It was mostly a freak accident in just the wrong place.  My property came with hi-tensile wire fencing, which my neighbour built very well.  I have lined much of it with a strand of HorseGuard tape, but this section was not lined.  I'm glad it wasn't, because I think added tape might have made things worse in this case.

The wire itself is heavy-gauge & as I have learned during a couple other times Solo has bounced off the fence, this is an important safety feature which helps it roll off before cutting.  Unfortunately, just about anything will cut when you put an entire horse's weight on it.  I have seen horrific injuries from wood, electrobraid, PVC, mesh, thin tape -- horses are just way too good at carnage.

One of the multiple breakaway points did give when it was supposed to, which created the slack needed for the horses to get out & undoubtedly prevented much worse injury.  However, one point that should have released didn't & I found afterwards that there was an old jumper wire hidden in a bush that I had missed which prevented that release.  That's on me, as I'm sure that led to Solo's hock cuts.  I cut that off & reinspected all the other connections so it will never happen again.
It finally stopped bleeding, still tweaking my bandage setup
Despite the emergency bill & the stress of double first aid, I'm very grateful that things weren't worse.  No one needed stitches or sedation.  Both horses are sound, will heal fully, & are experienced at letting me clean & poke & wrap sore parts without kicking my head off.  After I do my penance of a couple weeks of nursing, everyone should be well on their way. 

Go hug your horses & check your fences.  Don't forget to look under the bushes.

January 13, 2019

Bridging The Space Between Us

Echo & I had physical & mental assignments to tackle.  Both would take time, but that was a resource I had available, particularly that first winter, when you don't feel like you're missing out if you can't ride in the cold/dark/wind. 

Welcome Home To Prison

As mentioned, Echo had some sesamoiditis in one ankle.  This was a new one for me.  You can google it, but as I quickly learned after diving into vet textbooks & scientific literature, there are many uncertainties around this condition.  In brief, it's an inflammation within the bone itself which creates mysterious channels (unknown exactly how they form), usually related to excessive concussion (so not uncommon in racehorses).  The sesamoid bones are strange free-floating bones at the back of the fetlock (under the yellow bulge in the graphic), wrapped in the suspensory branches where they split to go around the ankle.  As such, they have a poor blood supply & are among the slowest in the body to heal.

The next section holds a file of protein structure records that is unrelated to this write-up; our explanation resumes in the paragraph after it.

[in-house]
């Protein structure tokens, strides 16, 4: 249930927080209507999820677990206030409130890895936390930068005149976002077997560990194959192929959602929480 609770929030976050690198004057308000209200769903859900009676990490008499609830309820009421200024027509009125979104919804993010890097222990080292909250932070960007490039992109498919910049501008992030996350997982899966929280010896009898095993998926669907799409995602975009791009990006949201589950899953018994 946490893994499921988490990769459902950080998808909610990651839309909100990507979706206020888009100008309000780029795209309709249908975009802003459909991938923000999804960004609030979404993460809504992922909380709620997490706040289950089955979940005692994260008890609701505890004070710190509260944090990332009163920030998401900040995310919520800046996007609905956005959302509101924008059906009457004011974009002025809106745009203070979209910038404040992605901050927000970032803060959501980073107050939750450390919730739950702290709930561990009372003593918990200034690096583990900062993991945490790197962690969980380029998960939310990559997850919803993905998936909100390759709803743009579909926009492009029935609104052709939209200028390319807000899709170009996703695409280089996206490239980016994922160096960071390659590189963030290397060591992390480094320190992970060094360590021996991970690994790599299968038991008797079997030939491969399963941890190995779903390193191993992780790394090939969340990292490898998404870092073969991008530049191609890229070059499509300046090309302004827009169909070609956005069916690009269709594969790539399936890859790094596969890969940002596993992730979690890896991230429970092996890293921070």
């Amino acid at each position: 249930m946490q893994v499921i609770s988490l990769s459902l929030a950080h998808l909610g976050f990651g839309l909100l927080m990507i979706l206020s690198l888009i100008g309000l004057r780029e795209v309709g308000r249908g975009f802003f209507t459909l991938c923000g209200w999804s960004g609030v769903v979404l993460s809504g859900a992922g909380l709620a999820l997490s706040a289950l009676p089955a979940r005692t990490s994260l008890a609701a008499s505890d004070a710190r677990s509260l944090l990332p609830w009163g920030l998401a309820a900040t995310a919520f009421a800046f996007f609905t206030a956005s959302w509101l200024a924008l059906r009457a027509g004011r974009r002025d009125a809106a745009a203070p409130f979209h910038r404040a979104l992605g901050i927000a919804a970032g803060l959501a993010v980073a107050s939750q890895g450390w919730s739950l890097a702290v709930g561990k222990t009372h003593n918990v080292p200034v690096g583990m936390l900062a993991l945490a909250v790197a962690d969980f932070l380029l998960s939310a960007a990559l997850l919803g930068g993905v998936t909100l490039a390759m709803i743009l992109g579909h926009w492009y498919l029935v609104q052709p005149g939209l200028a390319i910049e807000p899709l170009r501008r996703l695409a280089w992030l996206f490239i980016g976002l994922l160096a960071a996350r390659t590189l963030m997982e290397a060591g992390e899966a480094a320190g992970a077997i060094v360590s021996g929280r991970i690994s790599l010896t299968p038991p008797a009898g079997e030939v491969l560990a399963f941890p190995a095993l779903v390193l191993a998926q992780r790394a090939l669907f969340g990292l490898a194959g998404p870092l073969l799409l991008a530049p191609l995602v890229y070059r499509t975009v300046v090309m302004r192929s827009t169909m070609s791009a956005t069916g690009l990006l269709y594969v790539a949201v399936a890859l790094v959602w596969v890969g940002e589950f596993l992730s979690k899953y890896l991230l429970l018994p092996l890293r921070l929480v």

Of course. 

It's often separated into two grades of severity, based on whether or not there is associated soft tissue involvement (i.e. suspensory branch desmitis).  The prognosis is better if it is caught early & there is no ligament damage.  Echo had a clean ultrasound of the suspensory ligament in that leg, so the prescription was rest.  And no more racing.

Love his white dot
I was ok with both.  I needed to put several hundred pounds on him, so it's not like we were going anywhere in a hurry anyway.  I conferred with Dr. Bob:  his radiograph showed the bone channels were more pronounced than originally thought & he had a little chunk of cartilage floating around.  He's a lucky horse:  he was raced by his breeder & retired just in time.  From what I saw on the rad, his next race could have ended with a sesamoid fracture across that weakened channel & his story would be very different.

Fortunately for us both, the cartilage would be re-absorbed by the body, causing no concern, & soft tissues still all looked good, so Dr. Bob agreed we still had a good prognosis.  And it was already becoming apparent to me, even in the first few weeks, that this horse was going to be well worth some effort.

Echo had developed some minor fill & warmth in the ankle around these stressed structures, so Dr. Bob prescribed 6-8 weeks of small pen rest with wrapping as needed.  He injected it to help bring down the inflammation, preventing joint damage.  He wanted to take the most conservative approach to ensure we protected those critical tissues & I was grateful for it.  We also had the advantage of a young horse body which was still developing & still had all those healing powers my own body has long since forgotten.

The cutest prisoner
Inmate Development & Rehab Programs

While I didn't love pen-cleaning or trying to figure out how to prevent a bored young horse from eating plywood (tip: you can't), or the inherent anxiety that comes with waiting for anything to heal, this time did turn into an opportunity.  Echo had enough space to not feel trapped (approximately 3x the length of that picture...the space in the picture...not the actual picture...you get it), but not enough to say, elude me across 2-3 acres.  We had nothing to juggle on the schedule but "eat & relax," & this intelligent kid needed something to engage him.  I began what I call Operation Farm-Breaking.